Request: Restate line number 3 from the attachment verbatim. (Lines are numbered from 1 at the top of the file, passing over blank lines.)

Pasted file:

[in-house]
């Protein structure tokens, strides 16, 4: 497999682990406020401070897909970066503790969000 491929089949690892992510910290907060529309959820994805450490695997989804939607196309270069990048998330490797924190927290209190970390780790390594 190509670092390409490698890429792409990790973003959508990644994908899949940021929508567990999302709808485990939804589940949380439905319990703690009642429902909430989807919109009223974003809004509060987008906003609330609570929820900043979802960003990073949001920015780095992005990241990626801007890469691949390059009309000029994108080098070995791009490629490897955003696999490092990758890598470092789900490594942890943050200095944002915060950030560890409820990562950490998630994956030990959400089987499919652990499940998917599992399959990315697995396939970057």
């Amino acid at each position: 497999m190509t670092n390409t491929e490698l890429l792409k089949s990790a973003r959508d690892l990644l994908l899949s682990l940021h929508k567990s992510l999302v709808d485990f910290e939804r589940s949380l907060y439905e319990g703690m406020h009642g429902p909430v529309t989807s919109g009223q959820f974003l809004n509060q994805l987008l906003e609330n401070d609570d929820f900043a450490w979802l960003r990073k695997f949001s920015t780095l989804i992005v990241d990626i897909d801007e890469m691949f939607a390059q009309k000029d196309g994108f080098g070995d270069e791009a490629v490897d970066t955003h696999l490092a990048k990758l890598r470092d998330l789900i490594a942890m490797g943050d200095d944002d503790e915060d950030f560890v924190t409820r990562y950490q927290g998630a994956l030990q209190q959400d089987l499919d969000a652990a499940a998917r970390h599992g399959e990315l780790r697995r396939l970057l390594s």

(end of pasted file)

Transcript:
């Amino acid at each position: 497999m190509t670092n390409t491929e490698l890429l792409k089949s990790a973003r959508d690892l990644l994908l899949s682990l940021h929508k567990s992510l999302v709808d485990f910290e939804r589940s949380l907060y439905e319990g703690m406020h009642g429902p909430v529309t989807s919109g009223q959820f974003l809004n509060q994805l987008l906003e609330n401070d609570d929820f900043a450490w979802l960003r990073k695997f949001s920015t780095l989804i992005v990241d990626i897909d801007e890469m691949f939607a390059q009309k000029d196309g994108f080098g070995d270069e791009a490629v490897d970066t955003h696999l490092a990048k990758l890598r470092d998330l789900i490594a942890m490797g943050d200095d944002d503790e915060d950030f560890v924190t409820r990562y950490q927290g998630a994956l030990q209190q959400d089987l499919d969000a652990a499940a998917r970390h599992g399959e990315l780790r697995r396939l970057l390594s």